On the more dramatic side, I thought the Sarah and Seth storyline was pretty interesting, even if I don’t know that we’ve spent enough time with Seth to get why Sarah’s still drawn to him, beyond just knowing that, theoretically, she’s always going to be stuck with the father of her children. She really does seem to be remembering a good time so far before the show ever started that we’ve never even heard about it, and that’s always a tough place to put an audience in. Still, the chemistry between Lauren Graham and John Corbett is solid, and I liked the end of the episode, where the two both ended up watching Vertigo on TV, Seth speaking the lines to himself like a silent prayer. The connection between Seth and Sarah is apparently strong enough to threaten most everything she holds dear—even her daughter has written him off more than her—but it’s a connection we still know too little about. Hopefully, we’ll get more of that in the future, and hopefully, she’ll let poor Mark down easily (as she almost certainly must).

Finally, we’ve got Crosby and Jasmine doing their thing, and while there was some silly stuff here, like Crosby conducting the job interview and asking the prospective secretary about his situation with Jasmine, there was also that wonderful scene where he goes to her to say that she can’t just let Dr. Joe take his place. It’s nice to have the small argument—about her breaking their rule about not introducing Jabbar to significant others until they’ve talked about it—lead to the real issue, which is Crosby’s continued insecurity about his place in the life of Jabbar (one of the great running storylines of the show), and this scene might have been the best in the episode. Everything about it felt perfectly observed, and it was one where the show let both of them express their points of view and a scene where Jasmine admitted she was wrong (with Crosby later apologizing for coming across as such a jackass).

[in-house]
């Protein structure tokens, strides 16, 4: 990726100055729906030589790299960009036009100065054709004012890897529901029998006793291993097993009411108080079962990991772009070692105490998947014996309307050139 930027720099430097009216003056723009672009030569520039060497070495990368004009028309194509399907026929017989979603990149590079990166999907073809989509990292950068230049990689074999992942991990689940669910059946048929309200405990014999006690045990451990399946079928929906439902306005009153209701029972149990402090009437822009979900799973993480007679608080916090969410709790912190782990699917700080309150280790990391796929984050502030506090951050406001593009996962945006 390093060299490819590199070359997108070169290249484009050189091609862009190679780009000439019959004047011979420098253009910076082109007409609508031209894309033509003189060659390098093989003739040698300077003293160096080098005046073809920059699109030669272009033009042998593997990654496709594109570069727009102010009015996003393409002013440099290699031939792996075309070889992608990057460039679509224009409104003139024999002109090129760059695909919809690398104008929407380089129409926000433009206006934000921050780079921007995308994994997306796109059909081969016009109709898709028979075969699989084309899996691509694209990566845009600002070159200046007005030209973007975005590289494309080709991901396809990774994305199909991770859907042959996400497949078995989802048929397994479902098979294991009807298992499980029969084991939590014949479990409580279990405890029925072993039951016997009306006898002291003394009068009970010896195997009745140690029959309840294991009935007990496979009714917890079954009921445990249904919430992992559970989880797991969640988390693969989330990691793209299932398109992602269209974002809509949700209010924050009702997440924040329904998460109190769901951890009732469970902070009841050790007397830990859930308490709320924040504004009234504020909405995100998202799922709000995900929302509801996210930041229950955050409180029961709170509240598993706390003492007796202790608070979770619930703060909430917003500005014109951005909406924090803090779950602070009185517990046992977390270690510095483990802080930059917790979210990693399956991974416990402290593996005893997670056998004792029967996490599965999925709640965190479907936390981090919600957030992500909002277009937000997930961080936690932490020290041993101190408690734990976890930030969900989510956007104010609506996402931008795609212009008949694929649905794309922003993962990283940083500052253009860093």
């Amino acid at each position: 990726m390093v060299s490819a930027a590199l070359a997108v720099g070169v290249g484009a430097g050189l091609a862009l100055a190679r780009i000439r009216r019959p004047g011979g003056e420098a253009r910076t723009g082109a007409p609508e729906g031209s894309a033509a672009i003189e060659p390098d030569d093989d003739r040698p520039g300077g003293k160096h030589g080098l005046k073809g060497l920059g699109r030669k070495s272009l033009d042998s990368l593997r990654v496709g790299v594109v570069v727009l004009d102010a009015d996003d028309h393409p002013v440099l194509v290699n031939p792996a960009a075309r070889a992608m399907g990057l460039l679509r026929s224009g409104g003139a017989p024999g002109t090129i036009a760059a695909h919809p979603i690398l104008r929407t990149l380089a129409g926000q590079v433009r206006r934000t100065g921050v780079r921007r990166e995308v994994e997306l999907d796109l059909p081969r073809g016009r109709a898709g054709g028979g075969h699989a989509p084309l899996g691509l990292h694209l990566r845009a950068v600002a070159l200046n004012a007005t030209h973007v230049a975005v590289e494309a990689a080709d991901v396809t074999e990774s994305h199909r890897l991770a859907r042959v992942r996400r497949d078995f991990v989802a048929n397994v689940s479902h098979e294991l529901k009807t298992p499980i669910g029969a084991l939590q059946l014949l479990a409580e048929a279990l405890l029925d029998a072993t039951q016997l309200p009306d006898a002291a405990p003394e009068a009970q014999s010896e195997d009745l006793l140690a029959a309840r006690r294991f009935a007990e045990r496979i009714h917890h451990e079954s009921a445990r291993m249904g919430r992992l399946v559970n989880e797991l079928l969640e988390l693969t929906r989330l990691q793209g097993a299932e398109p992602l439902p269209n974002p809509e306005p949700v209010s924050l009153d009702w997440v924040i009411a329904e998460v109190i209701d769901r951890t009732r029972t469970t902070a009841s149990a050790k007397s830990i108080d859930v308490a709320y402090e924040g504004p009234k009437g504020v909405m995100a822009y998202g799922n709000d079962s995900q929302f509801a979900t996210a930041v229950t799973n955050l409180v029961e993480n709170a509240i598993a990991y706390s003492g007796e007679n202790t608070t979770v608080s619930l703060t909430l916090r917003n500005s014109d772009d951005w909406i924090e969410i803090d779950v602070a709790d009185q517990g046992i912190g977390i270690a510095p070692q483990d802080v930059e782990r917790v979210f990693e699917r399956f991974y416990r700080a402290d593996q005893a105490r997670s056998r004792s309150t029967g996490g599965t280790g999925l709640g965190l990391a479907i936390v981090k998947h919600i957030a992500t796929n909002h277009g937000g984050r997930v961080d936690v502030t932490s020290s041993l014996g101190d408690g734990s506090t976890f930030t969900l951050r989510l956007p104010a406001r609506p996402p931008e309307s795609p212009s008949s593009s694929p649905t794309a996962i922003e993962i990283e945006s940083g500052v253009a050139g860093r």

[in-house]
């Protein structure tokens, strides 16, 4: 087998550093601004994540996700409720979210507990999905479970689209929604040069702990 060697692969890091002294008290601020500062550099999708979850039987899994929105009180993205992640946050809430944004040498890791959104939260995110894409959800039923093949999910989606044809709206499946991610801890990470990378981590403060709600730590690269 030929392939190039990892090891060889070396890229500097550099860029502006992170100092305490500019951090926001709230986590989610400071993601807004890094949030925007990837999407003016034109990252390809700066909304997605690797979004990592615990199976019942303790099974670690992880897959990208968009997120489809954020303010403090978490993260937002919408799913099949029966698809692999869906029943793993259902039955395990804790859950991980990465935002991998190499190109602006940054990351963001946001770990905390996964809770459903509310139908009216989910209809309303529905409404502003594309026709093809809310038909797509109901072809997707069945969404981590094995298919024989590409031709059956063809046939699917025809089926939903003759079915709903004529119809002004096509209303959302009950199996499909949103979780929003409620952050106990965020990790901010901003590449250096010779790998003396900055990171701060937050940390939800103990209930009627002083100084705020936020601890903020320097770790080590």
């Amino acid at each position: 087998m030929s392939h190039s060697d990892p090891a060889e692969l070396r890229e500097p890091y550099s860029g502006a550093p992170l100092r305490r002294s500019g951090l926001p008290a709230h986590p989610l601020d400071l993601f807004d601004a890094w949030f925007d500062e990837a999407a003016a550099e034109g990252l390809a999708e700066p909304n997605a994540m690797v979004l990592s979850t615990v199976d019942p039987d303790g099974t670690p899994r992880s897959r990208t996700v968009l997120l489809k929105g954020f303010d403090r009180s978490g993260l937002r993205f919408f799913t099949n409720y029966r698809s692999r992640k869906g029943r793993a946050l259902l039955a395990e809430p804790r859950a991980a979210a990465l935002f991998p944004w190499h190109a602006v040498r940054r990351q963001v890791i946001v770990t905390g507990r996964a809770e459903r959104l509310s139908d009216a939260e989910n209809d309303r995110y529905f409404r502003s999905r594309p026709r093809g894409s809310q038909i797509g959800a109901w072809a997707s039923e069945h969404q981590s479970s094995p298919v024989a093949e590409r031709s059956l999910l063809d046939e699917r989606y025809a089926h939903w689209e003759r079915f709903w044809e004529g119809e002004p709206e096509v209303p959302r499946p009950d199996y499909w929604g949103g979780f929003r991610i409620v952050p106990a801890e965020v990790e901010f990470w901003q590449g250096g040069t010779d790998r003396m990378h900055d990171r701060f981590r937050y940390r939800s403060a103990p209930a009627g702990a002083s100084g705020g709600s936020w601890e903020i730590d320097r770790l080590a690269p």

I don’t know exactly what it is about the show that sometimes makes the female cast members seem less reasonable than their male counterparts—aside from the fact that I’m obviously sexist—but it’s certainly something that makes an episode like this, which takes the time to really get into the psyches of some female characters and then doesn’t work as well with another, an interesting case study in how the show approaches its Braverman and non-Braverman characters. It’s always a tough line to walk on a show with characters we’re meant to both like and dislike in equal measure, even as the series wants us to love them on some base level, just like our real families.


Stray observations:

  • Music problems: That scene where Zeek came to Adam to say that he was concerned about Seth and Sarah had an unnecessarily brooding song underneath it. Can’t this show ever just let people, y’know, talk? On the other hand, the cover of Joni Mitchell’s “Case Of You” that closed out the episode was really beautiful.
  • I loved the scene where the Braverman kids apologized to their mom for their behavior. Max, in general, was pretty funny in this episode, particularly when he rejected Kristina’s ideas for celebrating Nora’s five-and-a-half week birthday.
  • Speaking of that, it’s rare for the show to make that big of a time leap without a longer hiatus than the one it had last week. Interesting.
  • "That's not a significant passage of time."
  • "You're right about that. Maybe we should try to reason with him."
  • "Dad says he's sorry that you're losing it."